School policies for students with special needs typically included a rationale, purposes, guidelines and a range of other specific details. The rationale was usually a philosophical statement that included the school’s commitment to meeting the needs of all students, or the rights of students with special needs to attend their local school and to have their educational needs identified and met so that they could achieve their full potential. Some policies referred to the Education Act 1989. Some referred to a commitment to meeting the students’ needs in regular classrooms as much as possible,
Policy guidelines listed actions or procedures for staff to follow. The amount of detail varied, with some schools having general one page policies, and some having several pages with a wide range of information.
Policies included various combinations of:
There were a few policies that did not reflect a fully inclusive philosophy. For example, some policy statements indicated that students with special needs would be included if the school considered it had sufficient resources.
No child with special needs will be placed in a mainstream class until we are sure that the placement is in the best interests of the child and the school. … Our students’ needs are paramount and can best be met by assessing the needs of individual students and matching them with our school’s ability to meet identified needs. This will determine the enrolment decision.
Such a statement is contrary to the Education Act 1989, the Human Rights Act 1993, and the New Zealand Disability Strategy.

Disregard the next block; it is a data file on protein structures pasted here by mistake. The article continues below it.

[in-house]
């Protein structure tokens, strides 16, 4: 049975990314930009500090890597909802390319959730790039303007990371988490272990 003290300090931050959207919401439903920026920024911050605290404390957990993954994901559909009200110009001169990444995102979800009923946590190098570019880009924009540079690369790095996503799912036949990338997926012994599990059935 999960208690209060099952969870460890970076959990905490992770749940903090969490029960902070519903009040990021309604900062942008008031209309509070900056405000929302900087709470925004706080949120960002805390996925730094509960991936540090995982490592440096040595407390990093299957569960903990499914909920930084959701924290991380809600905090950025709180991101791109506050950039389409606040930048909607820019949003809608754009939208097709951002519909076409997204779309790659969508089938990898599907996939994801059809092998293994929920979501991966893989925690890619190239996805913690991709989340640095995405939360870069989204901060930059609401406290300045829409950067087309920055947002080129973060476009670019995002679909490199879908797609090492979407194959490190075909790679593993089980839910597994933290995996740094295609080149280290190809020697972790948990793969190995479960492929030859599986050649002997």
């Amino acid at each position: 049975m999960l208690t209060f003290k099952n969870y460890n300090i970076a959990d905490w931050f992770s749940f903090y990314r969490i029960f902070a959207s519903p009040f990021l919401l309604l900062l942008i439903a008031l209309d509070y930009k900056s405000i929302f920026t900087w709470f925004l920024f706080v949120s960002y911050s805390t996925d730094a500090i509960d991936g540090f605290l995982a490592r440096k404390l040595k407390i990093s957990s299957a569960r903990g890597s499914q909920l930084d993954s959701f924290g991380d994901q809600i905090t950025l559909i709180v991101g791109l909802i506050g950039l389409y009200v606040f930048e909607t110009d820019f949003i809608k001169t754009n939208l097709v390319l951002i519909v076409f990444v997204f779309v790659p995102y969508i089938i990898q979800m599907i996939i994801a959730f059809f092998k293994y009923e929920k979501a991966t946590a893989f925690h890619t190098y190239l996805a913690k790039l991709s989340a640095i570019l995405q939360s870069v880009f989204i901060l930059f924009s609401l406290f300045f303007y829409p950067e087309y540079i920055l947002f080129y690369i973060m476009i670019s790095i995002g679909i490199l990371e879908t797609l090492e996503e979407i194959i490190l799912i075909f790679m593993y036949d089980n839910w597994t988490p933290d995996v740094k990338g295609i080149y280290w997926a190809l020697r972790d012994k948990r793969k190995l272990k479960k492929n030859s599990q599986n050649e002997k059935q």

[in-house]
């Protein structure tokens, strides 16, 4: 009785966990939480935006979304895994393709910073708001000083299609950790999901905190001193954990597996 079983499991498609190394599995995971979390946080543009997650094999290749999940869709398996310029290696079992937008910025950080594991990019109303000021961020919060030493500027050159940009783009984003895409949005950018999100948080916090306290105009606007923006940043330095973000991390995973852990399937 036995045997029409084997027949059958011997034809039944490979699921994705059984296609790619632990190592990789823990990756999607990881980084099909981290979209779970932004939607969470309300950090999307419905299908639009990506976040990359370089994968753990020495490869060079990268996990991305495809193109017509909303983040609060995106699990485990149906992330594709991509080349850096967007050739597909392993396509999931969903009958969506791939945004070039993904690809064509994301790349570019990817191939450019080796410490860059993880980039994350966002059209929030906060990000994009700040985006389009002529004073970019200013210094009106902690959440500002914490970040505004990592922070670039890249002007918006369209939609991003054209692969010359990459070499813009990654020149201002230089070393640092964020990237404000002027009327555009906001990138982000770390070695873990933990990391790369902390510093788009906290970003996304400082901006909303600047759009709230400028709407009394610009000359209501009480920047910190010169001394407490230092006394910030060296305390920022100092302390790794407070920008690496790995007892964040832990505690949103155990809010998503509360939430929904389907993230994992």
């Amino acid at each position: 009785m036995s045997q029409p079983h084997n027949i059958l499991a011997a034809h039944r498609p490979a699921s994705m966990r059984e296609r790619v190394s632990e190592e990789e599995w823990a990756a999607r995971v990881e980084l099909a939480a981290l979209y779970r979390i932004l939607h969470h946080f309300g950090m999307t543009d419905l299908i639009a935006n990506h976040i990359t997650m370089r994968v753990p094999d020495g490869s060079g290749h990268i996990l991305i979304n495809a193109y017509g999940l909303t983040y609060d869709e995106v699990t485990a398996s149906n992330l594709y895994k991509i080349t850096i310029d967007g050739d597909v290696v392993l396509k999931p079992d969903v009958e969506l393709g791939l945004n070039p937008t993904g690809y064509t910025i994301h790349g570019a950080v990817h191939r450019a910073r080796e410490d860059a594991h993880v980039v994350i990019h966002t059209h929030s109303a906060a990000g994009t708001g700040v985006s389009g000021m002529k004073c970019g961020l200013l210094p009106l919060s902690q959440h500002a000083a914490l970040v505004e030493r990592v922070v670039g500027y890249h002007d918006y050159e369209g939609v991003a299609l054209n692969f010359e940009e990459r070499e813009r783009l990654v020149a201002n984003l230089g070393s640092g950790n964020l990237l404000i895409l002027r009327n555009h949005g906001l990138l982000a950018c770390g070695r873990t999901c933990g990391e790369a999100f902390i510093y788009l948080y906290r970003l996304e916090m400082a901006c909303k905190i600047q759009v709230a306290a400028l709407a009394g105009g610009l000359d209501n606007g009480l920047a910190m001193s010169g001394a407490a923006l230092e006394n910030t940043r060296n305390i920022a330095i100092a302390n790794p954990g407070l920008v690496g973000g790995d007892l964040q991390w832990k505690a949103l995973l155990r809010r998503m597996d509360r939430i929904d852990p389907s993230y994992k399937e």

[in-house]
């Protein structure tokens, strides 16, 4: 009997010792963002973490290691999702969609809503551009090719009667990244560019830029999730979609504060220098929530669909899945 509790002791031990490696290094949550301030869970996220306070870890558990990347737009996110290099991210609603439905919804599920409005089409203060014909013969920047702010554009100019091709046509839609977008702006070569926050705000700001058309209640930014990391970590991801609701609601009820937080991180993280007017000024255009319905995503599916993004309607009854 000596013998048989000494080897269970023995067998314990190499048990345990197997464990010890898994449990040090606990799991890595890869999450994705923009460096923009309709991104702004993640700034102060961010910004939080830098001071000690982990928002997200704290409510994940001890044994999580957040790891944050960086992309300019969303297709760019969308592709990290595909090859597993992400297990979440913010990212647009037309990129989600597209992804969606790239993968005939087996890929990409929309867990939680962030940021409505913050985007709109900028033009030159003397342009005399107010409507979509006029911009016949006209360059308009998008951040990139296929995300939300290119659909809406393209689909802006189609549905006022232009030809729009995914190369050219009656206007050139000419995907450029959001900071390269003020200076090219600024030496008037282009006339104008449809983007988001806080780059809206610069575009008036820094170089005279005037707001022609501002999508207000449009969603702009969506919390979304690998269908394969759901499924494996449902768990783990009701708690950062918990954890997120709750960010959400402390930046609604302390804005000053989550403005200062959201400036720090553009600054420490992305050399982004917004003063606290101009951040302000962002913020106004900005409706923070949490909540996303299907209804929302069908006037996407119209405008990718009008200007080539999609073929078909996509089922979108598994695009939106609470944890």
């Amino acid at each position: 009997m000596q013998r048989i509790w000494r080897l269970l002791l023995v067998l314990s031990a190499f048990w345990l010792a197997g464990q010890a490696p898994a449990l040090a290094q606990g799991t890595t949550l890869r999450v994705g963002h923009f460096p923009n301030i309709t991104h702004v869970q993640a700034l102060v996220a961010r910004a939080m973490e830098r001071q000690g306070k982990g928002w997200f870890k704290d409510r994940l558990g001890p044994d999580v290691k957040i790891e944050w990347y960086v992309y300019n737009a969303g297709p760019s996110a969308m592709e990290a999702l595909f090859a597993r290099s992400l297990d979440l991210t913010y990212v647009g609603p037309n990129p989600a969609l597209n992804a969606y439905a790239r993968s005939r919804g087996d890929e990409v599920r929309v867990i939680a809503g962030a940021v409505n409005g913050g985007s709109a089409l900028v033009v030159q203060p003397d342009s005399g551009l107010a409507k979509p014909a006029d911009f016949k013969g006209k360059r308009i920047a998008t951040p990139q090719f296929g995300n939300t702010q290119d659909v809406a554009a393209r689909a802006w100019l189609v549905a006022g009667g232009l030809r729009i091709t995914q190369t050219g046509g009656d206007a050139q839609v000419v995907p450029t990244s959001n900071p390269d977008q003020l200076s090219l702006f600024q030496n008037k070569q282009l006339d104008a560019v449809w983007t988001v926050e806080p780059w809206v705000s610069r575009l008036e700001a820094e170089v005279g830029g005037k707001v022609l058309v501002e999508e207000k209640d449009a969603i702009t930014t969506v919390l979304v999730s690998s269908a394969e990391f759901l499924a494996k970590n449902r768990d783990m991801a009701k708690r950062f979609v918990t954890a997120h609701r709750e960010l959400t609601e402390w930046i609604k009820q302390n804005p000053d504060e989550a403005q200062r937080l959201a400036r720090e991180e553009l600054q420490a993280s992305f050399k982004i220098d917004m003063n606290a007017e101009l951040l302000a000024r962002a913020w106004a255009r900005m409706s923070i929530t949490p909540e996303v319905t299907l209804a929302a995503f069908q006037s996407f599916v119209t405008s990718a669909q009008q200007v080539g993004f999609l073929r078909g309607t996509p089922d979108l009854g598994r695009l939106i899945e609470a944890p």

ERO asked schools what professional learning and development (PLD) and/or support, for assisting students with special needs, had been received by school leaders, mainstream and specialist teachers, and TAs. A variety of information was provided including the type of special needs involved, the programme provided, and who provided the support.
All but seven schools reported they had received at least some PLD or support. Schools had most often received PLD or support related to dyslexia, behaviour, and autism/Aspergers. Other common areas included literacy, particularly Reading Recovery, for specialist teachers; literacy and working with deaf students for mainstream teachers; and literacy, numeracy and working with deaf students for TAs.
Teacher aides often received training in specific literacy programmes such as Rainbow Reading, Toe by Toe, Clicker 5, Steps to Literacy, and Perceptual Motor Programme. 
Approximately ten percent of schools reported that mainstream teachers had received PLD or support in effective teaching strategies such as differentiated programmes, English as a second language, speech and oral language, restorative practices, non-violent crisis intervention, and Incredible Years.